Since the Coalition repealed the national carbon price, climate pollution has risen by 3.7%
The Turnbull Government’s long-awaited climate change policy review has done nothing more than kick the can down the road while Australia’s climate pollution continues to soar, the Australian Conservation Foundation (ACF) says.
The review’s release came as new data again confirmed that Australia’s climate pollution is rising, up 1.3 per cent (including land use, land use change and forestry) across the 12 months to June. Longer-term projections also show pollution is set to rise by 3.5 per cent between 2020 and 2030 without significant intervention, which would make a mockery of the Government’s claim that we will meet our Paris targets.
ACF Chief Executive, Kelly O’Shanassy, said the Turnbull Government’s long-awaited climate review was backing failed policies that had allowed Australia’s pollution to rise after the national carbon price was repealed.
“This government does not take the threat of climate change seriously and is recklessly endangering the lives of Australians who will bear the brunt of more extreme fires, floods and droughts in a warmer world,” Ms O’Shanassy said.
“All this review does is put off the real work until 2020. In the meantime the Turnbull Government has looked to scrap, weaken and defund tools proven to be effective in tackling climate change like the national renewable energy target, Australian Renewable Energy Agency and the Clean Energy Finance Corporation, while persisting with its failed Direct Action policy and leaving the heavy lifting to state governments.
“In fact, since the Coalition repealed the national carbon price, climate pollution has risen by 3.7 per cent.
“The Australian community is tired of the delay and spin from Canberra. It is time for the excuses to end and for a comprehensive national plan to be put in place to cut climate pollution and accelerate the transition to clean energy.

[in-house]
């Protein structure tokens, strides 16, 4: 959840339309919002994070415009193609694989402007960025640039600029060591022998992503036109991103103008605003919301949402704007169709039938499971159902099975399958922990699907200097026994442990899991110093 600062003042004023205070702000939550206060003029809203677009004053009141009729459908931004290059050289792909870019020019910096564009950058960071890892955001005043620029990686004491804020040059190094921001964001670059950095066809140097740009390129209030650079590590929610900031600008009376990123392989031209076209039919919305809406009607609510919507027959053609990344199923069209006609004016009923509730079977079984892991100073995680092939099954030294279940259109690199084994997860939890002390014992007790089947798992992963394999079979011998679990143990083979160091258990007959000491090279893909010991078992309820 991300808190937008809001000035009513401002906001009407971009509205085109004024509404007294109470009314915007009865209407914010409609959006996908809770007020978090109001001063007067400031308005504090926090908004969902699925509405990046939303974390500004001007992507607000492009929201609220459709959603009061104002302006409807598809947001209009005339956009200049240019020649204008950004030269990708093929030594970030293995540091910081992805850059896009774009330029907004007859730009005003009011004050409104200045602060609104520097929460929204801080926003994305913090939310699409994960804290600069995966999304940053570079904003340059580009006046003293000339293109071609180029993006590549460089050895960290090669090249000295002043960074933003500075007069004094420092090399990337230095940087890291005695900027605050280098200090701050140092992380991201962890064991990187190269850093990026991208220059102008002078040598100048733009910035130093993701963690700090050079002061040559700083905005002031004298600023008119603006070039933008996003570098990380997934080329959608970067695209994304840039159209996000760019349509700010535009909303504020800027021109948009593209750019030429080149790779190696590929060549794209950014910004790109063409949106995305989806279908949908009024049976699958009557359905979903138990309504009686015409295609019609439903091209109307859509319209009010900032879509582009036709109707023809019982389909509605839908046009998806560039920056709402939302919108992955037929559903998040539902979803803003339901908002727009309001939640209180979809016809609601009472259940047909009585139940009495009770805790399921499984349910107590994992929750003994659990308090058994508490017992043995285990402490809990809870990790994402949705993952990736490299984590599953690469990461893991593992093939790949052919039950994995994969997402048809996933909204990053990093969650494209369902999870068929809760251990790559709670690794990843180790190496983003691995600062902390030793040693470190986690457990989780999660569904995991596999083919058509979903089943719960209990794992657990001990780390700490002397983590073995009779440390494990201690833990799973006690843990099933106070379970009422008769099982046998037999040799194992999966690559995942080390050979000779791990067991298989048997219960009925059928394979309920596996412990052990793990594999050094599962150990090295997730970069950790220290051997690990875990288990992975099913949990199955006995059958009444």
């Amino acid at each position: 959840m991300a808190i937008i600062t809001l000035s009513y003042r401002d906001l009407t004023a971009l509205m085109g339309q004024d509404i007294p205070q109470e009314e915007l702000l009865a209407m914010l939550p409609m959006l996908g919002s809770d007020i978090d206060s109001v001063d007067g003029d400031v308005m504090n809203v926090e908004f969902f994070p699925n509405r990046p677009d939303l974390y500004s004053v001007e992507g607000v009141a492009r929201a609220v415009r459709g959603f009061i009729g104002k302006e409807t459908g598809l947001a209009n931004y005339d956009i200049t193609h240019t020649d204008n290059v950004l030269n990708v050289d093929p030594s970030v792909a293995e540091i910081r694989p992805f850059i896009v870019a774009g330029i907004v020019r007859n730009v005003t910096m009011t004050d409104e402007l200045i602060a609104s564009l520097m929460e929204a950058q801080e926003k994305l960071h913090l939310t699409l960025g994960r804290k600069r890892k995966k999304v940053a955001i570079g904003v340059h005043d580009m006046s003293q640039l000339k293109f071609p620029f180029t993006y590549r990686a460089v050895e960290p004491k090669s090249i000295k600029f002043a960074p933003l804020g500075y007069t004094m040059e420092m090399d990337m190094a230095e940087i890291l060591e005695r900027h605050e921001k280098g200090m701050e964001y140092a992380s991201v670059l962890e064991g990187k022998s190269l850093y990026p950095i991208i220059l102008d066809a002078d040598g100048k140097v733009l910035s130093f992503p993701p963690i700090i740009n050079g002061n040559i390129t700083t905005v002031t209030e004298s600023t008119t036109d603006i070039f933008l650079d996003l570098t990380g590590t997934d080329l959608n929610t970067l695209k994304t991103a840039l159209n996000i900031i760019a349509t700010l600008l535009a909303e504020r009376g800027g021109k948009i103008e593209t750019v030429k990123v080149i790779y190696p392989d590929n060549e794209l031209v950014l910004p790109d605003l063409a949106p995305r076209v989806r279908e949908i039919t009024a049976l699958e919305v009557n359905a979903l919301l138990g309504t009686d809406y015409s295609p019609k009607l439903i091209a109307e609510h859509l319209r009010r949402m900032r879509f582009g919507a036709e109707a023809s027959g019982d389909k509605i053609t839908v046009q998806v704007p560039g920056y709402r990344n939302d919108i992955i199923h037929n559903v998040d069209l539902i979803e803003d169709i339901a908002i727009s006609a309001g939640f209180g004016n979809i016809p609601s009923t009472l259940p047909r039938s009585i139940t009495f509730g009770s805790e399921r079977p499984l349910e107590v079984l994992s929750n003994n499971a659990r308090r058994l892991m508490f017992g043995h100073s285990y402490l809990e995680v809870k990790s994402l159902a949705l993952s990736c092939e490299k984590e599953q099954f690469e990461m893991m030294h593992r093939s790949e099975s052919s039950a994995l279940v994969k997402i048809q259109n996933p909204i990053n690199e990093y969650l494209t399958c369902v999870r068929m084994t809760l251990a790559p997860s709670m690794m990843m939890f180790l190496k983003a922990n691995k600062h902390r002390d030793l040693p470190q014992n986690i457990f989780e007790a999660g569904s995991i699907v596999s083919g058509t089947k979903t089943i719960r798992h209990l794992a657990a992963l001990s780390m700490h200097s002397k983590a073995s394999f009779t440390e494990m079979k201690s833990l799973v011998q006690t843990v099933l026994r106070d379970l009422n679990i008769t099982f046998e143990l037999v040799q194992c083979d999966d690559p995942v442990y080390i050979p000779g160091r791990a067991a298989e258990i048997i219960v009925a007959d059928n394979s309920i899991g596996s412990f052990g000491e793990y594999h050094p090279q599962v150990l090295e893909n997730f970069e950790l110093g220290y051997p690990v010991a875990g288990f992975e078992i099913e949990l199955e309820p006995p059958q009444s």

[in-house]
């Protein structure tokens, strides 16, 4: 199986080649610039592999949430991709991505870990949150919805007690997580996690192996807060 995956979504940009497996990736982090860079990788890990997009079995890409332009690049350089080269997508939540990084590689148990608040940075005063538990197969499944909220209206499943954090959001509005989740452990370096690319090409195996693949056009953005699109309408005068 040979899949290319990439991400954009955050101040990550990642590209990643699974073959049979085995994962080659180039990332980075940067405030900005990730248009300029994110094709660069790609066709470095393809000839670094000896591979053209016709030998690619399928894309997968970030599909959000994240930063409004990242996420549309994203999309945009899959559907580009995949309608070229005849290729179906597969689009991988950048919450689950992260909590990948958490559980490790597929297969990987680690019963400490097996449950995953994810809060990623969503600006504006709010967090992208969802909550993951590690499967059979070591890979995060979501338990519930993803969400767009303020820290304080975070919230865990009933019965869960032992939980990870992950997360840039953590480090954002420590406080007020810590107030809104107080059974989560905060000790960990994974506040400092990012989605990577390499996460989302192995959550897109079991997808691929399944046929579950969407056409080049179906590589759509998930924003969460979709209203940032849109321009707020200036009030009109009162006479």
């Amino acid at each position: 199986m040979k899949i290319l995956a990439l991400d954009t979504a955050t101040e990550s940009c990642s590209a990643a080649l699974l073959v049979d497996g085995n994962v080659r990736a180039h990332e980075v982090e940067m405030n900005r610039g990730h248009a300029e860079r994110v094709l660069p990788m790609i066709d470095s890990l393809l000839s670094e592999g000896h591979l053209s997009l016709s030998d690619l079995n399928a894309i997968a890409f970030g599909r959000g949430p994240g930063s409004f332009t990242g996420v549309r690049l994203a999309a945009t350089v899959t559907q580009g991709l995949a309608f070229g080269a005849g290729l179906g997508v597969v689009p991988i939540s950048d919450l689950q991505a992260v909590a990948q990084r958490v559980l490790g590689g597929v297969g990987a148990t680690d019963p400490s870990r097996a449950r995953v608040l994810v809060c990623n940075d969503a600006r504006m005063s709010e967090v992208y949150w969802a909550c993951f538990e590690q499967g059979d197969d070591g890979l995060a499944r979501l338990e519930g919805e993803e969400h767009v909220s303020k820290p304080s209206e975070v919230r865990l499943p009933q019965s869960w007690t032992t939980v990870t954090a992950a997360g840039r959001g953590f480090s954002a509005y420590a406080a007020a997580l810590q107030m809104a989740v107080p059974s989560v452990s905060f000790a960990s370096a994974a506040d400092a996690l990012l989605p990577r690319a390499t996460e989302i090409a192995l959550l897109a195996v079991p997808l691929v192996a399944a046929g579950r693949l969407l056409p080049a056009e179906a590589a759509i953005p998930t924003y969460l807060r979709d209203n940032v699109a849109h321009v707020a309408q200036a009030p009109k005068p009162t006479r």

“We see no evidence that the National Energy Guarantee as currently proposed will put significant downwards pressure on pollution. A significant upswing in clean energy has been the only real saviour in the otherwise dismal climate pollution picture released today, and the NEG as currently proposed is set to put the brakes on the transition from burning coal and gas to harvesting energy from the sun and wind.
“We welcome consideration of new pollution limits for cars. But the Turnbull Government should take heed of rising transport pollution and get on with implementing the strictest standards immediately instead of waiting for the tacit approval of self-interested lobby groups like the Australian Automobile Association.”
Media Brief: Australia’s National Greenhouse Gas Inventory Update
The Federal Government has released its quarterly update of the National Greenhouse Gas Inventory for the June 2017 quarter.
In the year to June 2017 Australia’s emissions increased 1.3 per cent (including land use, land use change and forestry), but there was a decrease of 2.2 per cent in emissions from the electricity sector. According to the Environment and Energy Department this decrease was partially driven by weakening demand in the National Electricity Market.
Stationary energy use increased by 3.3 per cent because of a 41.6 per cent increase in LNG production.
Since coming to office in September 2013 the Coalition has made no progress in reducing Australia’s overall emissions. In fact, there is an upward trend. In its first quarter in Government (December 2013) emissions were at 132.7 million metric tonnes of carbon dioxide equivalent (Mt CO2 -e). For the June 2017 quarter they are now at 136.2 Mt CO2 -e. An increase of 2.6 per cent.
Since the Government repealed a price on pollution in June 2014 emissions have risen 3.7 per cent, with Australia’s emissions currently above 2012 levels.
The current Government has set Australia’s 2030 emission target at 441 – 435 (Mt CO2-e). Australia’s emissions for the year to June 2017 are at 550.1 Mt CO2-e. This target is not consistent with the Government’s commitment at Paris to limit global warming well below 2°C.